Next chapter of Amazon Paperwhite e-reader starts Sept. 30

The all-new Paperwhite gets some feature boosts

Paperwhite 2

Amazon has outed an all-new Kindle Paperwhite, hours after a listing for the updated e-reader appeared before it was yanked.

Now, it looks like Amazon is putting its foot down on the new and improved Paperwhite. The e-commerce giant left the Paperwhite's order page - listed as $119 (with special offers) - up for all to gawk at.

Without special offers (a.k.a. ads), the new Paperwhite will retail for $139, though it looks to be U.S.-only for now. The Paperwhite's price converts to about £76/AU$131 and £89/AU$153, respectively.

We're not looking at a completely made-over machine here, instead seeing some incremental improvements that should be welcome to readers.

New display tech supposedly boosts the screen's contrast renders and offers better reflectivity, while a next-gen built-in light helps guide light closer to the screen, translating into less eyestrain.

The processor is 25% faster, so you should be able to breezily flip through pages and look up tip-of-the-tongue definitions. A 19% tighter touch grid supposedly helps the new Paperwhite respond to even the smallest pricks with increased accuracy.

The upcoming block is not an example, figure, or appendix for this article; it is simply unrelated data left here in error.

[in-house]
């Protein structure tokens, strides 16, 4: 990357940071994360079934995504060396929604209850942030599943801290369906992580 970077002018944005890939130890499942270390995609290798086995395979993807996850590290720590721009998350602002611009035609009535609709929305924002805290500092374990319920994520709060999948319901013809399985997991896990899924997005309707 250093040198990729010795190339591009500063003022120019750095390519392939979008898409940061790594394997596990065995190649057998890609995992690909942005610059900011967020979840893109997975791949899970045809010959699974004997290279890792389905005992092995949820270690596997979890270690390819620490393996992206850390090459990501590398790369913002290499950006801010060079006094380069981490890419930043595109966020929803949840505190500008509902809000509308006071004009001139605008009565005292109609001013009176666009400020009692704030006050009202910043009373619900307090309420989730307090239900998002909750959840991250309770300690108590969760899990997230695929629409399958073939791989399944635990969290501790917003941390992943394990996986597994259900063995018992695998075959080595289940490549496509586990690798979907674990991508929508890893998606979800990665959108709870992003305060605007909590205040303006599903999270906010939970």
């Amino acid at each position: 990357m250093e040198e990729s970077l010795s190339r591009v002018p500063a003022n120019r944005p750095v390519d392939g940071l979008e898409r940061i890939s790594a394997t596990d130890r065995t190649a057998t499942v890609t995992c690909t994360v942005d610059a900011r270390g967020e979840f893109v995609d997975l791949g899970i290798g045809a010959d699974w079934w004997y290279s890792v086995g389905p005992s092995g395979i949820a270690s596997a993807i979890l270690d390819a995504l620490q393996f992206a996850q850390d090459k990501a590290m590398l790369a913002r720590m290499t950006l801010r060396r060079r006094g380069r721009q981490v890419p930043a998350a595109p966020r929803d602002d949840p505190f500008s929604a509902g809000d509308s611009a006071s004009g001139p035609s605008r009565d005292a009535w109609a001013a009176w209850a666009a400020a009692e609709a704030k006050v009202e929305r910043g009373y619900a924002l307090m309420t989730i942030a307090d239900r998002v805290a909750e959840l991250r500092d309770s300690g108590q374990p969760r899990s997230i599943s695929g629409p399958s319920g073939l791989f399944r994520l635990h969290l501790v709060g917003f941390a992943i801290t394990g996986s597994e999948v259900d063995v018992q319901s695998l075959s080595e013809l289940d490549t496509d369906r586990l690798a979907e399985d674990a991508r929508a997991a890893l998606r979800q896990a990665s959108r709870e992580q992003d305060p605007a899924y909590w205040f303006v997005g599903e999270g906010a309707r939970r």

Paper me white

While the outside looks largely the same and there's not a drastic jump in internals, there are a few software additions that should make the device a better buy than before.

The new Paperwhite (we're back to trying not to write "Paperweight") will eventually land with Goodreads integration, offering users a peak at what 20 million-plus users are leafing through plus the ability to rate reads.

Kindle FreeTime for Paperwhite is also on the way, geared towards giving younger readers some age-appropriate incentives to hitting the books.

The new Paperwhite will also feature Smart Lookup, Vocabulary Builder and Kindle Page Flip features.

Update: AllThingsD reported that the new Paperwhite doesn't say "Kindle" on the rear casing, but instead has "Amazon" inscribed on its backside.

Peter Larsen, Amazon vice president of Kindle product management, told the site the change was due to international recognition ambitions. "Amazon" is apparently more recognized than "Kindle" outside of the U.S., so as the company moves into countries like India, China and Mexico, it wants "Amazon" front (or back) and center.